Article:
Research has shown that topical CBD cream may provide symptomatic relief for people suffering from diabetic neuropathy in the lower extremities. Another piece of research found that patients who took 20 mg of CBD three times a day for 28 days saw a significant reduction in diabetic peripheral neuropathic pain.

As well as helping to manage neuropathy, cannabis and its derivatives could help to decrease arterial inflammation and improve blood flow. These are both very important for preventing future complications in diabetic patients.

What’s more, research by the American Alliance for Medical Cannabis (AAMC) has suggested that administering medicinal cannabis may help to:

  • Stabilise blood sugars
  • Reduce arterial inflammation
  • Prevent nerve inflammation
  • Lower blood pressure
  • Keep blood vessels open and improve circulation
  • Relieve muscle cramps and the pain of gastrointestinal (GI) disorders

However, it’s essential to note that research into cannabis and diabetes type 1 is still in its early stages and more clinical trials are needed to confirm these findings.

Risks and side effects of medicinal cannabis administration for type 1 diabetes

Though using medical cannabis or legal products derived from cannabis can be beneficial for people with diabetes, it does come with a range of (mostly non-severe) side effects.

These include an increased risk of dizziness, dry mouth, headache, drowsiness, nausea, and vomiting. There is also a risk for more serious side effects such as an increased heart rate, low blood pressure and altered mental state. In some people, cannabis administrationmay cause anxiety or even panic attacks, but these side effects are most often related to doses above what is prescribed for medical cannabis patients. 

These risks can be mitigated by using legal products like CBD oil or cream in place of cannabis. These products have very few severe side effects and are generally safe to take with diabetes medication. However, it’s important to consult your doctor before you begin using any complementary therapies.

Legal and regulatory status of cannabis for diabetes type 1

The recreational use of cannabis has been illegal in the UK since 1928. However, the plant was legalised for medical purposes in 2018, and the stigma surrounding medicinal cannabis is slowly but surely melting away.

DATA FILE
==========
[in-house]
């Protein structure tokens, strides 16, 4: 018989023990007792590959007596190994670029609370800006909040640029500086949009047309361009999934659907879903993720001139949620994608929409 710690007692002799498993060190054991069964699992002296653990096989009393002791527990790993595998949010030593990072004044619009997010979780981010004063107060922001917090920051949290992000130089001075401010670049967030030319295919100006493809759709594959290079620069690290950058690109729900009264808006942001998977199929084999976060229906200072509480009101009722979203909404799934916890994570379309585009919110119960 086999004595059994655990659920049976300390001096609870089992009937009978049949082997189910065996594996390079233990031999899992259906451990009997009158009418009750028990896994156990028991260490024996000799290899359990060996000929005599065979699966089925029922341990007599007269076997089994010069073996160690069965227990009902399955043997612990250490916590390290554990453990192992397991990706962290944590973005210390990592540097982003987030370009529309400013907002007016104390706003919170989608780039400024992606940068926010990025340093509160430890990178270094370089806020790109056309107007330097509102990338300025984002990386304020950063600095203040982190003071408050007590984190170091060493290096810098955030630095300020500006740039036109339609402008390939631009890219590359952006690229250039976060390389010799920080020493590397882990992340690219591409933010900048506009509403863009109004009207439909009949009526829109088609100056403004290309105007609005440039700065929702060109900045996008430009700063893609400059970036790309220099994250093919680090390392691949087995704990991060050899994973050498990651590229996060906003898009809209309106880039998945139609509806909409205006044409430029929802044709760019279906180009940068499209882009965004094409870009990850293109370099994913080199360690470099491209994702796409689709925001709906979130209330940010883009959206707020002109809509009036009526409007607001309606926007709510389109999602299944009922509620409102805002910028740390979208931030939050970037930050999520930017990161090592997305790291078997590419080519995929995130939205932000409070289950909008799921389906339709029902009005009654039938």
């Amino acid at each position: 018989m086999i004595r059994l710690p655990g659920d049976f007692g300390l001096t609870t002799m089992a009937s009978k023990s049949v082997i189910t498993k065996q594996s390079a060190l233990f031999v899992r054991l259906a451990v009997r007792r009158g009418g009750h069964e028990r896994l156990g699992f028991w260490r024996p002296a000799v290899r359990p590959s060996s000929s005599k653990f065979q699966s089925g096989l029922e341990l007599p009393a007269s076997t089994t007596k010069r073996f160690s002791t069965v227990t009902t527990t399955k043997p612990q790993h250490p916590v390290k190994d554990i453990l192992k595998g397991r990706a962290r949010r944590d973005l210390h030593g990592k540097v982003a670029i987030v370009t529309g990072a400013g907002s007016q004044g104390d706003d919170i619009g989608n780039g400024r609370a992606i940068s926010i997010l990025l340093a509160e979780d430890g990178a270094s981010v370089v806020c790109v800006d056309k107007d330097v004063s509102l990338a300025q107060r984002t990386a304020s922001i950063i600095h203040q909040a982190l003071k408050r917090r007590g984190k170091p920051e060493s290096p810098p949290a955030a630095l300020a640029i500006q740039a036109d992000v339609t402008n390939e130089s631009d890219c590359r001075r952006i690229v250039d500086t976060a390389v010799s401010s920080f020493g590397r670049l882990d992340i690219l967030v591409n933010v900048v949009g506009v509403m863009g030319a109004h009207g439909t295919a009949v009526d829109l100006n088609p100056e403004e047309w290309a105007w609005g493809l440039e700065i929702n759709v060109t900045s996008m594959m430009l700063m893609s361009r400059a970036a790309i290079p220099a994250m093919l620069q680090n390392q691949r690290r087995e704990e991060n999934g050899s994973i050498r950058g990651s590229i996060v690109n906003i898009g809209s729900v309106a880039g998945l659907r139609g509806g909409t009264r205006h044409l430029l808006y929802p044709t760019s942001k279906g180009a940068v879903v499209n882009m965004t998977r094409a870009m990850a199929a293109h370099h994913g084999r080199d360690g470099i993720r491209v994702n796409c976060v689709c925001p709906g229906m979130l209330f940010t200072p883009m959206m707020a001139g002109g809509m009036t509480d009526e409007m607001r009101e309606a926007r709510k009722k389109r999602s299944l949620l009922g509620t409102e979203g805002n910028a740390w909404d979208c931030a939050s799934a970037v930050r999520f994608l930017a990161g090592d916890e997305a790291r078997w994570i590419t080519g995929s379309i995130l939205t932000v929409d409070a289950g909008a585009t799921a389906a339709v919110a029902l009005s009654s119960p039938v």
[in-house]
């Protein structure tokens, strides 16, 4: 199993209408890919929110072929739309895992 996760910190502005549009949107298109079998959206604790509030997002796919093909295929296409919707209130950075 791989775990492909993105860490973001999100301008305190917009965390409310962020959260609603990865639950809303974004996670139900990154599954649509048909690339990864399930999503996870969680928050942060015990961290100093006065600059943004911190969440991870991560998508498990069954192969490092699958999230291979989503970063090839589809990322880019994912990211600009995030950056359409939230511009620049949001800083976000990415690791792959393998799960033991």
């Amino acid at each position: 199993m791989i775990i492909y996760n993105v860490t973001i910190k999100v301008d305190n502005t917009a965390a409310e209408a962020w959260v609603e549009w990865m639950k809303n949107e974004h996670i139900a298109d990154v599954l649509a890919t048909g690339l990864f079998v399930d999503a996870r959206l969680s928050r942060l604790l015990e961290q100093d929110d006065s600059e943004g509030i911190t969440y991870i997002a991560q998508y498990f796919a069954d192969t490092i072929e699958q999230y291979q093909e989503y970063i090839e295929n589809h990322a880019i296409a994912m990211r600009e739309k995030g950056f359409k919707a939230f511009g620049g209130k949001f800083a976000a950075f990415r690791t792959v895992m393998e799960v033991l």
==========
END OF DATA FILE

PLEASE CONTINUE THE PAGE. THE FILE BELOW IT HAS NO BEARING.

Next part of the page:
Conclusion

Though more research is needed to conclusively prove the efficacy of cannabis for diabetes type 1, the current evidence suggests that it may be beneficial in helping to reduce the symptoms associated with the condition. 

It’s essential to bear in mind that cannabis does come with a range of side effects, and so it should only be taken as part of an overall treatment plan under medical supervision. There is no substitute for advice from a doctor that is experienced and registered in prescribing medicinal cannabis, so we strongly recommend consulting a healthcare professional before using cannabis for diabetes type 1.  Whether medicinal cannabis is right for you is something that only you and your doctor can decide - but it’s definitely an option worth exploring. 

Releaf is committed to helping you access the benefits of a medical cannabis service. Our monthly packages are tailored to your cannabis prescription, and we offer specialist consultations for medical cannabis and a unique medical cannabis card for protection.    

It is important to seek medical advice before starting any new treatments. The patient advisors at Releaf are available to provide expert advice and support. Alternatively, click here to book a consultation with one of our specialist doctors.

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Authors

Sam North, a seasoned writer with over five years' experience and expertise in medicinal cannabis, brings clarity to complex concepts, focusing on education and informed use.

Our articles are written by experts and reviewed by medical professionals or compliance specialists. Adhering to stringent sourcing guidelines, we reference peer-reviewed studies and scholarly research. View our editorial policy.